Barbados Labour Party Grabs All the Money
Local and international newsfeeds have understandably been choked with Covid-19 news in recent weeks. It is not surprising that an important debate which took place during the 65th Sitting of the House of Assembly 2018-2023 Estimates has gone largely unnoticed by the general public.
Those of us who follow the politics of the country took note of the debate late on Friday night seen from 2hrs 00min on the video.
Leader of the Opposition Joe Atherley was unusually critical of the government for allocating a $150,000 subvention designed to assist political parties in parliament to itself (Barbados Labour Party). It seems to the blogmaster Prime Minister Mia Mottley followed through on a promised made at the last BLP Annual Conference that the PDP – political party led by Bishop Atherley – would not benefit from the subvention.
The blogmaster understands but disagrees with the technical argument offered by Minister Ryan Straughn to defend government’s decision. Given the unprecedented result of the 2018 general election that resulted in the BLP winning all 30 seats in parliament, Prime Minister Mottley possessed the discretion to change the criteria how the subvention could have been allocated.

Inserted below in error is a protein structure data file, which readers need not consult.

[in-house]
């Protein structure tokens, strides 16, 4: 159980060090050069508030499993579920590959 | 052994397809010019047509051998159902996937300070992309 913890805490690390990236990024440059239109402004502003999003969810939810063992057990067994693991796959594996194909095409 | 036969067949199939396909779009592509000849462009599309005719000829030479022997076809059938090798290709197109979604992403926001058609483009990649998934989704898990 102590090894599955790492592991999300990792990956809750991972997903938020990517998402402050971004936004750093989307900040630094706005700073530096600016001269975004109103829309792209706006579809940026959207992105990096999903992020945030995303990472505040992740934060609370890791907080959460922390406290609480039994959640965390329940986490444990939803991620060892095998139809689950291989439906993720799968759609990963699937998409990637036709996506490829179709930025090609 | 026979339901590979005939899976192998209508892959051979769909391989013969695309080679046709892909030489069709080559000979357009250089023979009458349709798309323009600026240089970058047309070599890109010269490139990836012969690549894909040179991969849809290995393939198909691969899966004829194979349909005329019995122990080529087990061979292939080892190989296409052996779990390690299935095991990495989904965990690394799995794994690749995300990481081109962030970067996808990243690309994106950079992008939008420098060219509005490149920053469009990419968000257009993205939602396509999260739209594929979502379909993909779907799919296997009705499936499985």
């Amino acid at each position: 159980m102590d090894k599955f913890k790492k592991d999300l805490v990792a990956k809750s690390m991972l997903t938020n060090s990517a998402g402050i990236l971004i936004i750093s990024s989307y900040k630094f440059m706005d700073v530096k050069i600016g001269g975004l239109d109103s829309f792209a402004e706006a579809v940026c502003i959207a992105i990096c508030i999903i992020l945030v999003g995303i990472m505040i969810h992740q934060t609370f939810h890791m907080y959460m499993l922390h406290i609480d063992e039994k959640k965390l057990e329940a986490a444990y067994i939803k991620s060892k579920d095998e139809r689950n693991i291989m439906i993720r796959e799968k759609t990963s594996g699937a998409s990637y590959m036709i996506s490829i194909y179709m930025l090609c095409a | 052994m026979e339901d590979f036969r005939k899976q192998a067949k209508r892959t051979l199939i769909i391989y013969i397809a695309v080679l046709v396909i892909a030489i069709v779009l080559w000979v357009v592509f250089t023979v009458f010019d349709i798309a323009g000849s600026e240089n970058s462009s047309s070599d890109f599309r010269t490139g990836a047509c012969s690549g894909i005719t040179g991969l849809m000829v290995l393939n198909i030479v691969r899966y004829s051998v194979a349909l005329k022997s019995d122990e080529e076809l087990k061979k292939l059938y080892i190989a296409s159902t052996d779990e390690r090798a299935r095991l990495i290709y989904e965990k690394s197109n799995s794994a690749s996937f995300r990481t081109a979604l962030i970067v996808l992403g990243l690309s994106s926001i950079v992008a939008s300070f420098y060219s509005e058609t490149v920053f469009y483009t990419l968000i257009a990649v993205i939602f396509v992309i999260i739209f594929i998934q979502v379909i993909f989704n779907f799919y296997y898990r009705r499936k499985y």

A government interested in supporting a quality democracy given the current state should have had no difficulty amending the criteria for qualification of the subvention. A precedent when it amended the Constitution of Barbados!
The blogmaster agrees with the leader of the Opposition that the intent of the subvention must have been to give fledgling political parties in opposition assistance in the interest of safeguarding a fragile democracy. We operate in an imperfect system therefore the government should not allow myopic parochial considerations to influence an important decision.
There are no substantive regulations on political party financing in Barbados. However, under the Parliament (Administration) Act 1989 (CAP. 10), parliament provides an annual subvention of BD$ 300,000 (US$ 148515), which is shared among the political parties that have a parliamentary presence. In addition, each constituency is entitled to an office and a stipend of BD $750 (US$ 370) as well as the provision of a constituency assistant accorded to each MP under Section 10 of the Parliamentary (Administration) Act.